Uncle John left his family’s Jefferson County, Tennessee farm to enlist in the Army in The Great War.  As common with so many young men of his day, his calling was not forced due to a draft; it was simply a point of honor,  and a belief that America had the duty being the world’s leader in defending democracy, and it was his responsibility to help that mission.

He served in the European Theatre, and returned  back to East Tennessee at war’s end. We know he was a corporal, but ‘remembrances’ have him at a higher rank.   Hopefully, some of the paperwork and verification will show up in a long-lost box in the top of a closet sometime in the future.


A bit longer than a decade after he returned home, Uncle John’s family found themselves experiencing the government mandate of ’eminent domain,’ when TVA began bringing dams to the Southeast and East Tennessee, both for flood control and in the name of jobs as the country struggled out of the Big Depression. The family was forced to move from Jefferson County by the Douglas Dam project, to a new home farm on the Little Tennessee River, in Loudon County, not far from the juncture with the (Big) Tennessee River.  That move occurred early in 1936.

As the family re-established itself with a diverse family farm (dairy cows, registered Holsteins, sheep, hogs, tobacco), my Uncle John was also building a real-estate career and working on the farm part-time.  His focus was on farm sales.

I was delighted –  and astonished – to find out recently that some friends of mine who operate a Polk County, TN river-bottom farm came to those life-generating, fertile soils courtesy of my Uncle John bringing them to that site. Their large dairy herd produces over 4200 gallons of milk a day – that’s a year’s worth of milk for 40 average families in a day’s time!

In the mid-60’s, Uncle John found himself, once again, in the middle of a Graham family relocation due to a TVA dam.  This time, the Tellico Dam project, again using eminent domain, came knocking and was telling my immediate family, with my dad at the helm, that we had to find a new farm.  Uncle John, with his real estate contacts, was instrumental in locating farms across the Southeast for my dad to look at (if you’re running a dairy, you don’t have much time to look yourself).   When he thought he found something that might work, our weekends were spent loading up and driving to check out what might be our ‘new home.’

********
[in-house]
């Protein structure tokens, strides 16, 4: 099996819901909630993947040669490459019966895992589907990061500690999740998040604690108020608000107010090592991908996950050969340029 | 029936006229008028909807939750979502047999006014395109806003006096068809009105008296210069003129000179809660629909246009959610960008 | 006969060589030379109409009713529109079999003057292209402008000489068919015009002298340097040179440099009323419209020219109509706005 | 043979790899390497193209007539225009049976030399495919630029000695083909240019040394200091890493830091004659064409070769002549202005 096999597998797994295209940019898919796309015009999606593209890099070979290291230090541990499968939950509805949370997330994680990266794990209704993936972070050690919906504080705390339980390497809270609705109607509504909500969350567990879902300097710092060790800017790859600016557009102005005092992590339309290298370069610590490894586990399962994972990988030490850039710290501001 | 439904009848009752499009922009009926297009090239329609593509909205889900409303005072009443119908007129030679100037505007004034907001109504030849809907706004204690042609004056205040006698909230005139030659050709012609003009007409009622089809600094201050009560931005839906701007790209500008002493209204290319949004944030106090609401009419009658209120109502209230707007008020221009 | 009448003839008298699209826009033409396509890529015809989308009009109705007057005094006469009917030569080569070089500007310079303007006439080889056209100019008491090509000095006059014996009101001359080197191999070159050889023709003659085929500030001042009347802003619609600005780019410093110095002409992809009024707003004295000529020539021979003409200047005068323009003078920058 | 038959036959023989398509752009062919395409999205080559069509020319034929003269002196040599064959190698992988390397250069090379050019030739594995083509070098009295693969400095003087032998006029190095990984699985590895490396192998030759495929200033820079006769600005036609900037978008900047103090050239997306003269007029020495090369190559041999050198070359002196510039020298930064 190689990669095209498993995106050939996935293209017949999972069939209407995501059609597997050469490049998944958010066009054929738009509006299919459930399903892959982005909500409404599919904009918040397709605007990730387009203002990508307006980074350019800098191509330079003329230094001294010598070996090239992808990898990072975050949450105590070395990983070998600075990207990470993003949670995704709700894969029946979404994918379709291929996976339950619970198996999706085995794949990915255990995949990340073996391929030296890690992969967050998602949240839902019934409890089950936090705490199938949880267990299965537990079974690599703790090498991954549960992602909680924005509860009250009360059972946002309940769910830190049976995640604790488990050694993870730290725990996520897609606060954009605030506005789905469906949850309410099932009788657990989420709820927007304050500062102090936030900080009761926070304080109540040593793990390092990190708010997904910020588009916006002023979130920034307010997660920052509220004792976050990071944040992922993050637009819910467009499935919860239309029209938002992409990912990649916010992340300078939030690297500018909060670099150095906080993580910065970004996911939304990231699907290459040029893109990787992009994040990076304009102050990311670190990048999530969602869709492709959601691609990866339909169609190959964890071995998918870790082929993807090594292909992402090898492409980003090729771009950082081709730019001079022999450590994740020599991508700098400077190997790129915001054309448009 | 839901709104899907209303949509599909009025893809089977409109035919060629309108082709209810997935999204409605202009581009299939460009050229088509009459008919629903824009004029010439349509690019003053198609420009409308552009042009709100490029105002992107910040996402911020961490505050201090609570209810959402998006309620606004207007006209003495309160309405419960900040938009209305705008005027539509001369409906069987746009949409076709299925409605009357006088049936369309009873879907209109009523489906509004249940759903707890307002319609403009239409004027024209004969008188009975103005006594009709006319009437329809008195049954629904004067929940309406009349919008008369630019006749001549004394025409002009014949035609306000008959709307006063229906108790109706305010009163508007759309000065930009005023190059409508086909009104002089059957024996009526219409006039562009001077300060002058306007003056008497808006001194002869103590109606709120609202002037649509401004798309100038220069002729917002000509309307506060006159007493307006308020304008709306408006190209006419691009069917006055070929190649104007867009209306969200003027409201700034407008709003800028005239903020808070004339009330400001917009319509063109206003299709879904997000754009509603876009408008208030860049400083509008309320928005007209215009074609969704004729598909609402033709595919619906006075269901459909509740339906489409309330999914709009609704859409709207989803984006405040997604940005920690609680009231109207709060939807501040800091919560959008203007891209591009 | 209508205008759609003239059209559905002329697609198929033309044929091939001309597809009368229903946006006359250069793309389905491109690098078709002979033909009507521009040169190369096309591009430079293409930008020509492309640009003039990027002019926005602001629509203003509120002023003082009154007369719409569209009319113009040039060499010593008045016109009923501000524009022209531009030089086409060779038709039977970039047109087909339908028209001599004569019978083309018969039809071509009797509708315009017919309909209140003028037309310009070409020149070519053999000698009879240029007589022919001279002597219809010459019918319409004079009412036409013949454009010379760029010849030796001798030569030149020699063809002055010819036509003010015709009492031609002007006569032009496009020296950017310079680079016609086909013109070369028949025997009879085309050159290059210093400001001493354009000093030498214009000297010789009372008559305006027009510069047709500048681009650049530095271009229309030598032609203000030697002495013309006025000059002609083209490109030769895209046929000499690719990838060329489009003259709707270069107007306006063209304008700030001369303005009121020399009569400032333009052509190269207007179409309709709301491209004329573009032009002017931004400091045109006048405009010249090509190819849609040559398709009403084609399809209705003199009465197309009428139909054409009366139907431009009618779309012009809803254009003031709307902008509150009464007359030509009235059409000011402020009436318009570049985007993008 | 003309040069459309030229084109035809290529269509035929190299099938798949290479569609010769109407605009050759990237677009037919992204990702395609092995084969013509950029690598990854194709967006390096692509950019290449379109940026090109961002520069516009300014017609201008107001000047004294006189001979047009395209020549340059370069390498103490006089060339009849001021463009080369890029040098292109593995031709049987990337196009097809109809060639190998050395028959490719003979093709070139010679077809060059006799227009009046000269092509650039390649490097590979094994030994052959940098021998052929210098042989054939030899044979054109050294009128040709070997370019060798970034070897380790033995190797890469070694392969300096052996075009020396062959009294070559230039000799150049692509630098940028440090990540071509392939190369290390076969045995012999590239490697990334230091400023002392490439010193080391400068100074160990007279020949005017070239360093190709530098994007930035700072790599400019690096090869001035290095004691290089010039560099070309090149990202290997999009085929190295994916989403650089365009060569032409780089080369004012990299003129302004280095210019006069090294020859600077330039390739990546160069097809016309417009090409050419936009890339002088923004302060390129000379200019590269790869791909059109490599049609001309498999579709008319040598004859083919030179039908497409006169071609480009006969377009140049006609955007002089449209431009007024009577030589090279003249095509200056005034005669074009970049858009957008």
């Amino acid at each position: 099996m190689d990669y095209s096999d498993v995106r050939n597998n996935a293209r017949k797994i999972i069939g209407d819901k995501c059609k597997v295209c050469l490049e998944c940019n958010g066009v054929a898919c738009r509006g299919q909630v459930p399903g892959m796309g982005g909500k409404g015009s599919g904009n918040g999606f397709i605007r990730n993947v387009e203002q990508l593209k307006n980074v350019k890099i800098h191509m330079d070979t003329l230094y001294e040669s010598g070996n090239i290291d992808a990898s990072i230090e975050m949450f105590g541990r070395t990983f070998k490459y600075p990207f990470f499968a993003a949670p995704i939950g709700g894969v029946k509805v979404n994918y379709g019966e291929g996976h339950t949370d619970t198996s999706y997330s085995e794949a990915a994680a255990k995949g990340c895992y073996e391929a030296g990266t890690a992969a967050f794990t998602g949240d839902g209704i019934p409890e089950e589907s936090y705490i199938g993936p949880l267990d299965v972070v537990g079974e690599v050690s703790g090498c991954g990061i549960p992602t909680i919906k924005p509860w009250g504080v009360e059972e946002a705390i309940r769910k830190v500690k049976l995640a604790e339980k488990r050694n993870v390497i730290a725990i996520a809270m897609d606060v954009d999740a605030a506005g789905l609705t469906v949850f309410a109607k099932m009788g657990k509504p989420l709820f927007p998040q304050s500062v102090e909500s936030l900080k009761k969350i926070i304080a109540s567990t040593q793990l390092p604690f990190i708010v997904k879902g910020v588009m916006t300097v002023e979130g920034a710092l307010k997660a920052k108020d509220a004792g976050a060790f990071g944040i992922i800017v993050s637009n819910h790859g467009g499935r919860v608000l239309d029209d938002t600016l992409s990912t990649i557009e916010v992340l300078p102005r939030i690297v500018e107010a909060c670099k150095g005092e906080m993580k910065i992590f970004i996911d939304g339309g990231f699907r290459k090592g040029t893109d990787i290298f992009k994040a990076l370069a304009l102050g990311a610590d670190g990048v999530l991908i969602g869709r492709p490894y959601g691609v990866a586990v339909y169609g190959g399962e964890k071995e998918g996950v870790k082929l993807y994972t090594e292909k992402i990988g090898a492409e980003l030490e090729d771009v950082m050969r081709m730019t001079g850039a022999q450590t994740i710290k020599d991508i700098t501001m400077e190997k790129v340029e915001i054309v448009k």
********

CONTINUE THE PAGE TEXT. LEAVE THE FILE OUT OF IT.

This ‘looking’ went on for about 3 and 1/2 years before we finally moved to a new farm home.  The  process involved options on a river-bottom farm in Sequatchie County, TN, a row-crop farm near Guthrie, KY, neither of which materialized) and many, many dairy farms across Middle and East Tennessee.  Finally an unexpected death of a farm owner who remembered my Uncle John and Dad, and a widow’s desire to not have anything to do with milking cows, led to a somewhat sudden purchase of a farm that had been the very first one my family looked at.
Uncle John made the trip with my dad to sign the first documents of purchase, and may have even co-signed the loan (again, a missing file lost in a box would verify that, or not). 
This river-bottom farm near Newport, Tennessee lays in the foothills of the Great Smoky Mountains, 20 miles from the NC border.  Through many hundreds of years, it has been home to Indians who grew maize (the predecessor of today’s corn, settlers, the Robinson family, the Myers family, and was owned by Mr. Sluder before the Grahams purchased it.  The last time cows were milked here was the late 1970’s, after I went to college, but it has played a huge role in the Southeast milkshed because grains grown here have gone into feed for dairy cows.
The river bottoms are bordered by the French Broad River, which some geologists recognize as the third oldest river in America, and one of the oldest in the world.  I can’t help but be amazed by the changes in the world that, “If this river could talk,” we would learn about.
My generation of Grahams is only a speck in time of the stewards that have witnessed changes in agriculture and in the world.  I hope we are up to the challenges that face us in a future of agriculture as we struggle to feed the world, and balance that struggle with the function of a family.
If only Uncle John, with his wisdom and perspective that were enhanced by a uniform of honor, were around today to give us some advice on farming, foothills, river bottoms and a family farm!  All of these elements affect the future of your worldwide milkshed.  Indeed, all of these elements affect the future of your worldwide foodshed!